Submitted by Lenny Stoute Photo at right: Debra-Jean Creelman
Vancouver's Debra-Jean Creelman is making a name in Americana roots circles for her singing and songwriting. An accomplished singer having found success early with Canadian indie pop act Mother Mother, Debra went on to focus on her solo career in 2008. She's also lent her voice to a bevy of notable Canadian artists, including Frazey Ford, the Wooden Sky, the Crackling, Louise Burns, Aidan Knight, Dustin Bentall, and Pugs and Crows. For the Railtown Sessions, Debra-Jean steps to the left of the folk/roots idiom and brings an ethereal quality to the collection. On "Midnight Sun" her voice pierces a wall of fuzz reminiscent of 50's doo-wop and 60's psychedelia. "Up in Smoke" winds its way in a meditative fashion while "Maybe They Were Right" brings grit and swagger. She sings "It's so hard to speak my heart, when my mind is breaking" on the slow burning "In the Dark", full of vulnerability. All in all, the swelling distortion and strong yet delicate vocals of Debra's Session echo the howl of the locomotives grinding their way out of Railtown.
Submitted by Cashbox Canada Photo at right: Dolly Parton Wins Willie Nelson Lifetime Achievement Award
The Country Music Awards are the best of the best in Country Music today. An A-star list gather together, with many hoping to be a winner.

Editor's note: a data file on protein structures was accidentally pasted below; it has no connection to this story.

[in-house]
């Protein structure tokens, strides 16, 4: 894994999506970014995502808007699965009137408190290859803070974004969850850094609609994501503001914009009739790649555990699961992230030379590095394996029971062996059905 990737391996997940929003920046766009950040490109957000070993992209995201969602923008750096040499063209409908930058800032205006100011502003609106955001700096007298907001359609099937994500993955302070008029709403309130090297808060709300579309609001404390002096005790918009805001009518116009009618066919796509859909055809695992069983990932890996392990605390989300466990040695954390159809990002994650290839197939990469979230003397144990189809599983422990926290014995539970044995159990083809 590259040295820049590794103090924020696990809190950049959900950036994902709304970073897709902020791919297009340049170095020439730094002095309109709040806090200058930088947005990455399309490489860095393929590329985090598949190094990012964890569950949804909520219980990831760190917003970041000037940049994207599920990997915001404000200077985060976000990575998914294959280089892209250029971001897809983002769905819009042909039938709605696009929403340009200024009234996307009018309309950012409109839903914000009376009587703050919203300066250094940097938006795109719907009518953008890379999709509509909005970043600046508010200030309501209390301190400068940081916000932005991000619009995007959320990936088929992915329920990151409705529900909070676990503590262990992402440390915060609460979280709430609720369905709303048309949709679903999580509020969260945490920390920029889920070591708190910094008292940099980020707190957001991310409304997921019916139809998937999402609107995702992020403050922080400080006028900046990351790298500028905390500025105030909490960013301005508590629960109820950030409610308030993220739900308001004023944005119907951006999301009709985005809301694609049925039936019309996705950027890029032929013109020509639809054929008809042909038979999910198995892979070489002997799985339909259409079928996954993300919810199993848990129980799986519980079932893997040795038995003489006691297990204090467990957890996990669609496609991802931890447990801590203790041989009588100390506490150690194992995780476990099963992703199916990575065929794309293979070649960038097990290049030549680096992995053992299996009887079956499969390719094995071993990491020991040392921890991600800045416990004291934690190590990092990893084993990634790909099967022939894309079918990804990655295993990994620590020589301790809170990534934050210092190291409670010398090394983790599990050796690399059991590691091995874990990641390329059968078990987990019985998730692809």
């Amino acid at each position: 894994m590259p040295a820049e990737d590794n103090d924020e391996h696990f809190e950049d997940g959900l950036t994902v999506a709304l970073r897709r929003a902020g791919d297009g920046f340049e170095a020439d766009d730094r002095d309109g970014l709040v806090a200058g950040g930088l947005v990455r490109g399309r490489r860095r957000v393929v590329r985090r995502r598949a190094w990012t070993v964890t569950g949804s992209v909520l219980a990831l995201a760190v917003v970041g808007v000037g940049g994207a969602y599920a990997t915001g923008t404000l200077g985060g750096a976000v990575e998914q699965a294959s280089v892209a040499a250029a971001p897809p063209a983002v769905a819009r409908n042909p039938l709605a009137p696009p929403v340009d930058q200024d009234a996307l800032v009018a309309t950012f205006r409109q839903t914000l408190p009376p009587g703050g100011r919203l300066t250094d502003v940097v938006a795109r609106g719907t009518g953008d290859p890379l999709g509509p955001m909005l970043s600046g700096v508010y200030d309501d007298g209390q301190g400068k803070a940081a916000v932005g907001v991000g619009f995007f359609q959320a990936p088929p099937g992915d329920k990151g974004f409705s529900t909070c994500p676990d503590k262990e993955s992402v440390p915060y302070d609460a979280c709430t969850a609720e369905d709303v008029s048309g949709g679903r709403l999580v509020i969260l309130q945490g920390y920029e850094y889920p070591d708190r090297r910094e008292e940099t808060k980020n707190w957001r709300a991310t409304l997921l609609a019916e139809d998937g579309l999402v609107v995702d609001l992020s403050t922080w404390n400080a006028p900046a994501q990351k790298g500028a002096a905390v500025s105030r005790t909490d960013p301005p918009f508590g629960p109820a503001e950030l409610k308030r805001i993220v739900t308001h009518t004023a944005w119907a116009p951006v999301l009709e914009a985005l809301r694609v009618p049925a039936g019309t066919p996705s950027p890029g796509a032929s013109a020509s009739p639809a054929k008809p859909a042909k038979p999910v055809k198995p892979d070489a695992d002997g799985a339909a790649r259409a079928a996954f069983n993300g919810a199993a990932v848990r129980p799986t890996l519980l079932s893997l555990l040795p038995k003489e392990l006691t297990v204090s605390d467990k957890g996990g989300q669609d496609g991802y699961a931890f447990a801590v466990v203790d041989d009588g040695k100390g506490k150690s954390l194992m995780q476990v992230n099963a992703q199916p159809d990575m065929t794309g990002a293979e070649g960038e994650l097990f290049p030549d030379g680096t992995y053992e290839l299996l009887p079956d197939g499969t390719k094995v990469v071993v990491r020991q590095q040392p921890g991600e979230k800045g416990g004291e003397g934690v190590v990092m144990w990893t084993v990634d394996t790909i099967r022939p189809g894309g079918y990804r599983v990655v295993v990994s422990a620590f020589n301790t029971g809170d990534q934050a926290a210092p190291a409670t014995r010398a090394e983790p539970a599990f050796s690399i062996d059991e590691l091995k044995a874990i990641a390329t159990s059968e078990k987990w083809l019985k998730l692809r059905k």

The CMA Awards have been touted as "Country Music's Biggest Night" and A-list stars were all hoping to leave as winners.
Two stars were guaranteed to make acceptance speeches right off the top. It was announced in advance that Kenny Chesney would receive the Pinnacle Award and Dolly Parton would be honored with the Willie Nelson Lifetime Achievement Award. Meanwhile Chris Stapleton took home two trophies and Garth Brooks nabbed the big award of the night, Entertainer of the Year. Here is the list of CMA 2016 Winners:
When we heard the words “lest we forget” years ago it really meant “we’re not going to forget”. How could we? There were reminders of the wars everywhere, veterans, freedoms we gained and kept because of our brave defenders and peace, glorious, hard earned peace. But honestly times have changed. For this generation born in the 90’s there hasn’t really been world peace. From the Gulf War of the 90’s, 9/11 and the continuing terrorist threats, it’s a volatile world we live in. With the passage of time there are fewer veterans still living to remind us of the past and fewer stories being told of the brave men and women who gave their lives for us.
War is a terrible thing. It is an organized conflict that is carried out by different countries against each other as a way of resolving differences. It is usually characterized by extreme violence, and economic destruction and multiple deaths. The way it is carried out is called warfare. An absence of war is usually called peace. War has been waged from the beginning of time and continues to this day, and every year on November the 11th, we here in Canada honour the ones who made the ultimate sacrifice to ensure the rights and liberties of their homeland and its people. On the 11th hour of the 11th day of the 11th month at 11 o’clock a moment of silence, often two minutes is observed across the country and a well-deserved respect is paid to armed forces past and present, dead, alive and wounded.